“Even if you haven’t been thinking about defecting, it’ll help you be more confident of victory, so you invest more into the campaign. It reinforces the aura of invincibility around the palace.”
Whether AKP officials actually back up their threats remains to be seen, but Koru said it would be “foolish” for opposition members not to take the possibility into account.
Still, in an interview with Time magazine, Kılıçdaroğlu made the impression such worries were unnecessary. “Erdoğan will lose, and he will go. Society will condemn him to go,” he was quoted as saying.
– Ingrid Woudwijk
"Earthquake survivors are so full of heart ... Because they were left to their fate," said an Antakya resident in a recent BBC Türkçe video when asked about voting preferences in the quake zone. The sentiment remains widely felt throughout Hatay, as Turkey recap observed this week.
Access to clean water remains problematic in the city, and rising temperatures are adding to the current troubles.
"It's not possible to stay in the tents or containers during the day because of the heat," Nuray Kılıç, from Hatay's Yeşilpınar village, told Turkey recap. "Mosquitos and snakes are everywhere. And it's only the beginning of the hot days. I don't know how we are going to survive the summer."
Finding proper summer clothes is another problem. The first round of donations came during cold winter days, and with decreasing aid flows, many people in the city remain without adequate shoes and clothing for the fast-arriving summer heat.
"At first, they left us alone to perish in the cold. Now, no one has an idea about how we'll survive the summer. We didn't die, but they put us in graves already. They don't even let us use our constitutional rights," Merih Kara, a biology teacher from Defne, told Turkey recap in reference to upcoming elections.
Speaking of, with just 10 days to go, there appears to be no central planning for transporting people back to Hatay so they can cast ballots in their registered districts on voting day. Political parties like CHP, YSP and TİP are organizing some transportation campaigns, but many people involved in the process fear chaos will be unavoidable next weekend.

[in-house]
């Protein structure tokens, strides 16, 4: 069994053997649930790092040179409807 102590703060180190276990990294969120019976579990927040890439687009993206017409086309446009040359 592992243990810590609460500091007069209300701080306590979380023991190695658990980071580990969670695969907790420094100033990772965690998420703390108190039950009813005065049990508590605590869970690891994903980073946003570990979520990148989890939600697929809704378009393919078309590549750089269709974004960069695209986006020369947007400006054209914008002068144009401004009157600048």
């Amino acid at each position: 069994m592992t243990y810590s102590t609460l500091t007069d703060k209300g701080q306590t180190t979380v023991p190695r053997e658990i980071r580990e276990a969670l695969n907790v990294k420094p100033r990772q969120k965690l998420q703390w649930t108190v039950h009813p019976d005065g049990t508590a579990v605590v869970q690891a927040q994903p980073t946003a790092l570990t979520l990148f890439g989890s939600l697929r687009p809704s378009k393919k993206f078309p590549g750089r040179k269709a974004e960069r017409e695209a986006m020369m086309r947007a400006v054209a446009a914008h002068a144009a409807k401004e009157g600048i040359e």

In addition, Hakan Güneş, TİP's election director for the earthquake zone, told Turkey recap that bringing voters to their cities of residence was only the first step.
"We need mobile kitchens to feed people who will come to vote, we need additional tents and toilets," Güneş said.
"But we already used most of our resources in post-quake relief. We need help to do [facilitate voting] since it seems like the state and the government don’t have any plans for that day.”
“Without proper help, people who return to their cities to vote will experience a crisis similar to the first days of the disaster,” he added, citing potentially massive traffic jams and other logistical challenges.
Freedom of repression
Wednesday, May 3, marked World Press Freedom Day and we might have finally understood the meaning of the expression: “Freedom isn’t free.”
Just over the last week, 5 journalists were jailed in Turkey, a 13-year old was investigated for “insulting the president”, a Kurdish street musician was killed for refusing to sing the nationalist anthem, Ölürüm Türkiyem, and famous pop singer Gülşen was sentenced to jail for a joke about religious schools.
Mesopotamia News Agency editor Sedat Yılmaz and Dicle Müftüoğlu from Dicle Fırat Journalists Association were arrested Wednesday among others as a part of a criminal investigation by Ankara Chief Public Prosecutor's Office, with reported violent and inhumane treatment during their time of custody. Several reporters covering the Labor Day protests were also blocked, detained and battered.